Treasury Secretary Steven Mnuchin speaks during a virtual Senate Banking Committee hearing. Photo: Daniel Acker/Bloomberg via Getty Images

One takeaway from Tuesday's Senate coronavirus bailout hearing: The Treasury Department and Federal Reserve both think the worst could be yet to come for America's economy.

Why it matters: Fed Chair Jerome Powell reiterated his belief that a full recovery may not come until there's a vaccine, and Treasury Secretary Steven Mnuchin said there's the risk of "permanent damage" if states delay reopening.

In the virtual hearing, the Senate Banking Committee pressed Powell and Mnuchin on whether the economic programs were enough to support businesses or localities that are in need.

  • Powell said the Fed would continue to adjust the terms, and possibly the eligibility, of its lending programs “as we learn more.” It’s already expanded eligibility for its medium-sized business and its state lending programs.
  • Mnuchin also said the Treasury was “fully prepared to take losses” on the money it is extending to backstop the Fed’s lending programs. That’s a shift from comments last month, when he said the U.S. would recover the money.

The big picture: Many of the Fed's coronavirus lending programs have yet to launch.

  • Powell said he expected all of the programs to be up and running by the first week of June.

One fiery moment: Sen. Elizabeth Warren pushed Mnuchin on whether the businesses receiving relief from certain programs would be required to keep workers on their payrolls.

  • "Different facilities have different requirements," Mnuchin said. He also added that there is a provision in the Main Street Lending Program that "we expect people to use their best efforts to support jobs."

Between the lines: Mnuchin was pressed on the eight-week period that businesses are required to spend Paycheck Protection Program funds. Small businesses want it extended, but that fix would need to come from Congressional legislation, not the Treasury Department.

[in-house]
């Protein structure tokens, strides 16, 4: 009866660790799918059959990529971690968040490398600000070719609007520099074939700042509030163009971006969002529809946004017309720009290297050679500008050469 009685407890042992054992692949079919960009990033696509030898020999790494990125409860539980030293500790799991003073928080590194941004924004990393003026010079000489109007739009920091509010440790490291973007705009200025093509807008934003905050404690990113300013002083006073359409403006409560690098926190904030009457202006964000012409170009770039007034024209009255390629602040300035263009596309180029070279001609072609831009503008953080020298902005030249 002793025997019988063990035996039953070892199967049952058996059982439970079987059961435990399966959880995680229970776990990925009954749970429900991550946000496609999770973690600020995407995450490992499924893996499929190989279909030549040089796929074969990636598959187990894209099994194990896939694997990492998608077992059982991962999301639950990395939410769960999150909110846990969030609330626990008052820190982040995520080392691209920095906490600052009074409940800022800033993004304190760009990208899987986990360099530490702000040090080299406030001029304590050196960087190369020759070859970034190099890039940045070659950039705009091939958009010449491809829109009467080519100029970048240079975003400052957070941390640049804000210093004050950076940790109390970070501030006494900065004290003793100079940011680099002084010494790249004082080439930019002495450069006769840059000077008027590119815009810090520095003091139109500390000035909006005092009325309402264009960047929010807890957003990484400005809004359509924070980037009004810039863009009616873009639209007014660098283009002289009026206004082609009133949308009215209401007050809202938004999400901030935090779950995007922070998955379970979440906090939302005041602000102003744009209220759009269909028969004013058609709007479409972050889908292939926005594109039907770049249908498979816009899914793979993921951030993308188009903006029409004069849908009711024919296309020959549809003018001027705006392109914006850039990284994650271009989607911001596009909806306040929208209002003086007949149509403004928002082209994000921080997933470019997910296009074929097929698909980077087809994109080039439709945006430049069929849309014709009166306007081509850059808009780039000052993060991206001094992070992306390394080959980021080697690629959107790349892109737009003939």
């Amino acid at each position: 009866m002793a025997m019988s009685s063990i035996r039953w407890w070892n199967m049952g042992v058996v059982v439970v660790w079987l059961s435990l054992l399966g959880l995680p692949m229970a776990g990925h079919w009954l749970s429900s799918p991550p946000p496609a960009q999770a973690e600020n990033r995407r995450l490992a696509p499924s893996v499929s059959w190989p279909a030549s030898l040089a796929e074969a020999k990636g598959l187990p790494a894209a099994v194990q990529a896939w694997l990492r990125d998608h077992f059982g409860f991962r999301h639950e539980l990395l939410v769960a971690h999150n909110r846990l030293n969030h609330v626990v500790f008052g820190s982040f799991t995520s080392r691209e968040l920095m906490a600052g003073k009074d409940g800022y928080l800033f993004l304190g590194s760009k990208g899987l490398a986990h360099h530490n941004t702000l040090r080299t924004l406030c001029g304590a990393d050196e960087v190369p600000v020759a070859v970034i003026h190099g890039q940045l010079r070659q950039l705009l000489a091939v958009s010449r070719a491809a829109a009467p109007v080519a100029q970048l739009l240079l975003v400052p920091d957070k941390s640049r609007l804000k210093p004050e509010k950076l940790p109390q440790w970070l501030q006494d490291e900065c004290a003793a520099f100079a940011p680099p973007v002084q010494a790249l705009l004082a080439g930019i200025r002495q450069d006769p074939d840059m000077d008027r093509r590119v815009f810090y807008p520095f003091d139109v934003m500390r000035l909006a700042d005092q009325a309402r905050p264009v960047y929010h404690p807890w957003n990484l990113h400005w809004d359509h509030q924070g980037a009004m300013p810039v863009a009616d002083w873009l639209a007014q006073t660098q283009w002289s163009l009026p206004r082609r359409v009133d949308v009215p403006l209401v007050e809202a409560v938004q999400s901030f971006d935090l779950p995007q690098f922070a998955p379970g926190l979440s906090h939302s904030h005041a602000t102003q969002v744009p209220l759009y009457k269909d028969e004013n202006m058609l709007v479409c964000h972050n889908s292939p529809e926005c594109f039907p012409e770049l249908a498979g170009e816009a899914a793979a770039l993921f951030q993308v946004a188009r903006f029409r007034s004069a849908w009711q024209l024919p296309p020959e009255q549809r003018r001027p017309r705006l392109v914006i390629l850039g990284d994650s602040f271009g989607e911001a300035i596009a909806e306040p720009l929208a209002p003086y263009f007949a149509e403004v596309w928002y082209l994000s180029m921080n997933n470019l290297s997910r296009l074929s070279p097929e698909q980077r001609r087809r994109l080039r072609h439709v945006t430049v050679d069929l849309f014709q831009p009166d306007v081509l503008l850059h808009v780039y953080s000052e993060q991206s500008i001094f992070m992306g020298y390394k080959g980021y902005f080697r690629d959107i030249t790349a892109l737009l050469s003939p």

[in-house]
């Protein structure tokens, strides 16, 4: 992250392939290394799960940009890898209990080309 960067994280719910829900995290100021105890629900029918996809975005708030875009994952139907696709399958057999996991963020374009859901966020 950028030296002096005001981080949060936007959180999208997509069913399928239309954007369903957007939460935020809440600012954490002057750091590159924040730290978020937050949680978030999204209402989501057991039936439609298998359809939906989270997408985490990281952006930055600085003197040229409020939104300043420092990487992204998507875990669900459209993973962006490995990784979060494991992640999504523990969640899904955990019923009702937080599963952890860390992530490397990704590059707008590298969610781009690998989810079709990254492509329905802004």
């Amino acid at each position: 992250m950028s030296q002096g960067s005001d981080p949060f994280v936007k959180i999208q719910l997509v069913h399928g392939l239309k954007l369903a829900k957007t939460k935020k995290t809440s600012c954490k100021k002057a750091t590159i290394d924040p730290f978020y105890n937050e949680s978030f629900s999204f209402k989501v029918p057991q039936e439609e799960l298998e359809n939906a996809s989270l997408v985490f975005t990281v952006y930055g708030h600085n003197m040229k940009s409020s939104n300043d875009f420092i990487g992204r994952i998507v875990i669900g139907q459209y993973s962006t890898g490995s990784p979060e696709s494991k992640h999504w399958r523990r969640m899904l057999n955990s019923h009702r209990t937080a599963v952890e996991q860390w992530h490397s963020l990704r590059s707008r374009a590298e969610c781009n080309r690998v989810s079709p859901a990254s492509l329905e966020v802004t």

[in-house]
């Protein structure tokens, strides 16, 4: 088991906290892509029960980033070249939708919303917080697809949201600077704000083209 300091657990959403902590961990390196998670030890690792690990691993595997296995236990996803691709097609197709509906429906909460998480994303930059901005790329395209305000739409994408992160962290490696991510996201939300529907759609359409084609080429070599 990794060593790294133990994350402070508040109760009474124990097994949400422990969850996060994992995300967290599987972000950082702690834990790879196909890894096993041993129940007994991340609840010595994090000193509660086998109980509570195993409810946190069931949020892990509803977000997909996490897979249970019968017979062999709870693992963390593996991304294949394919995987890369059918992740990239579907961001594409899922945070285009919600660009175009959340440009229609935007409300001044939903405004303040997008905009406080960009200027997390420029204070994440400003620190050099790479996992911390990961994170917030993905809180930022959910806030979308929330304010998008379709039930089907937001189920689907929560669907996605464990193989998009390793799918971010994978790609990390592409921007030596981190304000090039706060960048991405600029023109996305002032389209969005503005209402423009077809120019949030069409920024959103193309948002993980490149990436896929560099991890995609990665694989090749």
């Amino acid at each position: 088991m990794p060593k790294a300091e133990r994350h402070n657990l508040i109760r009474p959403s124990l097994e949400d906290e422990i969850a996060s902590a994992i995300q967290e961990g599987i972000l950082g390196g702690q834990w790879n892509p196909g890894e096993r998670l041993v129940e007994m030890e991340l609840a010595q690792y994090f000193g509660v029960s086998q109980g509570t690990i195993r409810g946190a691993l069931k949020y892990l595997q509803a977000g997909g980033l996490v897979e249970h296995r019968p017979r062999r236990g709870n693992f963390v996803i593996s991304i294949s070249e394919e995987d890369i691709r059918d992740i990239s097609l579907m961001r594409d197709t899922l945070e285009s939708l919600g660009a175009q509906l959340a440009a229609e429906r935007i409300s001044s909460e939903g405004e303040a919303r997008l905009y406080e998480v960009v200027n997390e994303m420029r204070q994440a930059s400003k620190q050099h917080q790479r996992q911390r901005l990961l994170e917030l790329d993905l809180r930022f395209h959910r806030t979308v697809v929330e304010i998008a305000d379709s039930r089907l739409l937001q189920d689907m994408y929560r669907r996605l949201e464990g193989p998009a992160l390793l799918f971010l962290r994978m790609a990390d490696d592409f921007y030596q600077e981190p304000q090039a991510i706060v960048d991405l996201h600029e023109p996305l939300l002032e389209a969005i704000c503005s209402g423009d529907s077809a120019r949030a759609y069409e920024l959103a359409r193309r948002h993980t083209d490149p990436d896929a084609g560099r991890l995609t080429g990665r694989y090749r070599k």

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Democrats and the Trump administration remain "miles apart" on negotiations over a coronavirus stimulus deal, House Speaker Nancy Pelosi (D-Calif.) said on Wednesday.

The latest: Around 3 p.m., Pelosi and Senate Minority Leader Chuck Schumer (D-N.Y.) issued a statement saying that Treasury Secretary Steven Mnuchin had initiated a phone call and made clear that the White House is "not budging from their position concerning the size and scope of a legislative package."

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Coronavirus dashboard

Illustration: Aïda Amer/Axios

  1. Global: Total confirmed cases as of 5 a.m. ET: 20,936,041 — Total deaths: 759,844— Total recoveries: 13,006,841Map.
  2. U.S.: Total confirmed cases as of 5 a.m. ET: 5,254,171 — Total deaths: 167,242 — Total recoveries: 1,774,648 — Total tests: 64,831,306Map.
  3. Politics: House Democrats to investigate scientist leading vaccine projectMcConnell says Senate won't vote until Sept. 8 unless stimulus deal is reached.
  4. 2020: Biden calls for three-month national mask mandateBiden and Harris to receive briefings four times a week.
  5. States: Georgia Gov. Brian Kemp to drop lawsuit over Atlanta's mask mandate.
  6. Public health: Fauci's guidance on pre-vaccine treatments.

The pandemic is hitting city budgets harder than the Great Recession

Data: National League of Cities; Chart: Axios Visuals

With tax revenue in free-fall and expenditures dramatically rising, the coronavirus pandemic is on pace to hit cities' finances even harder than the Great Recession.

Why it matters: Almost all cities are required to balance their budgets, and at this rate they'll have no choice but to cut more services, layoff or furlough more workers and freeze capital projects.